Tribal Water Uses in the Colorado River Basin
In 1882, an executive order from President Chester A. Arthur established the Hopi Reservation. The reservation is in northeastern Arizona, in Coconino and Navajo Counties, and consists of over 1.5 million acres.
In 2012, a settlement agreement pertaining to Little Colorado River rights was proposed and initially accepted by the Hopi. The Act, put forth by Arizona Senators McCain and Kyl, “would require the tribes to waive their water rights for ‘time immemorial’ in exchange for groundwater delivery projects.” The Act would have settled the unsettled claims between the Navajo and Hopi regarding the Little Colorado River. In December of 2012, the Hopi retracted their support for the Act. The Tribe also has contracted for water rights in Contract No. 04-XXX-30-W0432.
The Hopi are entitled to divert 6,028 afa per Contract No. 04-XXX-30-W0432.
Source of Water
The Colorado River in Cibola, Arizona, is the diversion point for the contracted rights. Additionally, natural springs and aquifers provide drinking water to the Hopi Reservation, although the quality and quantity of the water from these sources is diminishing to the extent that the water from some sources is unfit for consumption. Several Hopi residences on the reservation have no immediate water source and are forced to rely on “village pumps or water houses.”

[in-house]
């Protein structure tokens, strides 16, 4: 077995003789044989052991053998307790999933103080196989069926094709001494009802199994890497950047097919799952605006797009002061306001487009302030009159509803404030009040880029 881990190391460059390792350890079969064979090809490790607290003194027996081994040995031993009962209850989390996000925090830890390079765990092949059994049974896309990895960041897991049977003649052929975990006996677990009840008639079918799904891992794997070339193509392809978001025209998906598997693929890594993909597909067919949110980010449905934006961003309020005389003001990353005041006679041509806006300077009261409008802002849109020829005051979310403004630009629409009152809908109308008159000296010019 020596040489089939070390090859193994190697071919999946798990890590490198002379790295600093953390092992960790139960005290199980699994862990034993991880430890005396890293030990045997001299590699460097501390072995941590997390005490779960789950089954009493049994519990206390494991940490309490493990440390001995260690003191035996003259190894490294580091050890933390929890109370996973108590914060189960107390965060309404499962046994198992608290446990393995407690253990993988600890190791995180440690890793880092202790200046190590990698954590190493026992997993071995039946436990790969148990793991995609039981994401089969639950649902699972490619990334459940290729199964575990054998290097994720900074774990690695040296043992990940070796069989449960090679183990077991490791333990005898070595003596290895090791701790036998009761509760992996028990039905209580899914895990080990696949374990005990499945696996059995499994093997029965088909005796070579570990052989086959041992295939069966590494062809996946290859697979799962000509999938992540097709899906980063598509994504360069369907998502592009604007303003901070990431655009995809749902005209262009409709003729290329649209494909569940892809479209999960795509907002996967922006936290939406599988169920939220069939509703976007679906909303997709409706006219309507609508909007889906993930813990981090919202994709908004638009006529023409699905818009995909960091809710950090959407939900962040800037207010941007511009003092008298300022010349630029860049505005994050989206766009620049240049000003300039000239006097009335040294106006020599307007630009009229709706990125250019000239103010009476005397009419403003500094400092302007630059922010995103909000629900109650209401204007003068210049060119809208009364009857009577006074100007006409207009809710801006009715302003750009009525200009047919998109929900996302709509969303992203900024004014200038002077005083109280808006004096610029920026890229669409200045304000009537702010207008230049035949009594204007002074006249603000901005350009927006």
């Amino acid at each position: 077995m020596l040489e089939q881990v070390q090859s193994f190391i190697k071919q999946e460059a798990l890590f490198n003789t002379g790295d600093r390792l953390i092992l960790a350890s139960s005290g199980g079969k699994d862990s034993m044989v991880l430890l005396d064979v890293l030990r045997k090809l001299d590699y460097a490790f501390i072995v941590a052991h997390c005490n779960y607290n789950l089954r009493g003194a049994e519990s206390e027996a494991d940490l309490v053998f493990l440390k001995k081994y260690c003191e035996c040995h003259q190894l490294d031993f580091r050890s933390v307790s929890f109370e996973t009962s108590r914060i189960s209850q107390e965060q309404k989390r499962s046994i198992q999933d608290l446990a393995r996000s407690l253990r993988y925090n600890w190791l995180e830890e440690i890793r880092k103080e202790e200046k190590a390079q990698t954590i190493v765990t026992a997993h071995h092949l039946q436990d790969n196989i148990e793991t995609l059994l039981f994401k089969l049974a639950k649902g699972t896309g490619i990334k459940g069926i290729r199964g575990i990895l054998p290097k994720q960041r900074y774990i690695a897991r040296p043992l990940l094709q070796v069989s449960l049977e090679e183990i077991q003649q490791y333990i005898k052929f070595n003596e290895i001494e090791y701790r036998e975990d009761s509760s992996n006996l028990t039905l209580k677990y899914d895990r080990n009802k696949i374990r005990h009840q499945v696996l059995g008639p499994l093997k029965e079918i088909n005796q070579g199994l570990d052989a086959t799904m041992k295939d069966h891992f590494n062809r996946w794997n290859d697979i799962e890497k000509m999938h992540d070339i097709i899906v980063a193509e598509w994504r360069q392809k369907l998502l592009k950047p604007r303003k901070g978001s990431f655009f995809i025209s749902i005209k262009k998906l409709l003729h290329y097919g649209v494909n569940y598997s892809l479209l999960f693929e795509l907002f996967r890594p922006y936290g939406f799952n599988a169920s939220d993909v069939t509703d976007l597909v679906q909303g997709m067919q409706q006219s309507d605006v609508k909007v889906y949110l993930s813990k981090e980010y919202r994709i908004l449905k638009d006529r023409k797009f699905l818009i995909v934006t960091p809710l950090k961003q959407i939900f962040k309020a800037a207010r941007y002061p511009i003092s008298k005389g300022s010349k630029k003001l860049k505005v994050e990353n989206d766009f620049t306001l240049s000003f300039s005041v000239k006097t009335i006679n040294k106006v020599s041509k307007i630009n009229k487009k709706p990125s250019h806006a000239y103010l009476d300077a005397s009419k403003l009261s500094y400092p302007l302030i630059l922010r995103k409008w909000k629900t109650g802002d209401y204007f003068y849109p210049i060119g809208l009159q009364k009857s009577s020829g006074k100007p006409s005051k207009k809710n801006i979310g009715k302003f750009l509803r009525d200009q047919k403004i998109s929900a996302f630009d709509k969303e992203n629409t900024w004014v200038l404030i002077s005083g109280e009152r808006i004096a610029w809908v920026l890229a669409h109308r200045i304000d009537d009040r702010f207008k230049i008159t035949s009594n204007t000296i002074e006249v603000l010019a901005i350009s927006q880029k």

The Hopi Tribe uses water for religious ceremonies, agriculture, and domestic uses. The Act would have prohibited marketing of Hopi water rights off-reservation. The Tribe receives royalties for water leased to the Peabody Coal Company for mining activities on Black Mesa.
Interview with Lionel Puhuyesva, Director of the Hopi Water Resources Program (November 11, 2012)
Lionel Puhuyesva is the director of the Hopi Tribe’s Water Resources Program. Mr. Puhuyesva explains that, until recently, the Tribe was entirely dependent upon precipitation for their traditional dry-farming. After nearly twenty years of drought, farmers are using well water for crops. The Tribe relies on groundwater resources for ceremonial use and domestic drinking water and is reliant on the N aquifer.
Ideally, the Tribe could access Colorado River water to supplement their groundwater resources. Mr. Puhuyesva explains that the Tribe’s biggest challenge has been dealing with the Navajo Nation. As an entirely “landlocked” nation, the Tribe has struggled to work with the Navajo Nation. Both tribes draw on the N aquifer but the Hopi Tribe relies on the aquifer almost exclusively. There are serious concerns about the drawdown of this aquifer.
Protecting water quality as well as quantity is a primary concern for Hopi Water Resources. “Our main goal is just to get water here, to find another source of water. We need surety. Our recharge is uncertain and dependent on the Navajo Nation- we need another source of water.” Arsenic contamination is another challenge. “Because of this reliance”, Puhuyesva explains, “protection of groundwater is our primary concern. That is why we created an ordinance to enforce our water code. We needed to have a way to address the contamination.”
In addition to maintaining the Tribe’s water resources for consumptive uses, the Tribe relies on water resources for non-consumptive religious and cultural uses. Puhuyesva explains that “Many of the springs out here are culturally significant. People tend to want to protect certain springs and sites. Certain areas are tied to cultural traditions. We want to protect certain animals, plants, and wildlife.”
In terms of developing water resources for the future, “Our overall goal is primacy. Having more control over our water.” The Tribe is mainly concerned about developing a domestic means to deliver surface waters to households. Part of this plan involves obtaining a right of way for the pipeline to carry water across the Navajo Nation to the Hopi Reservation.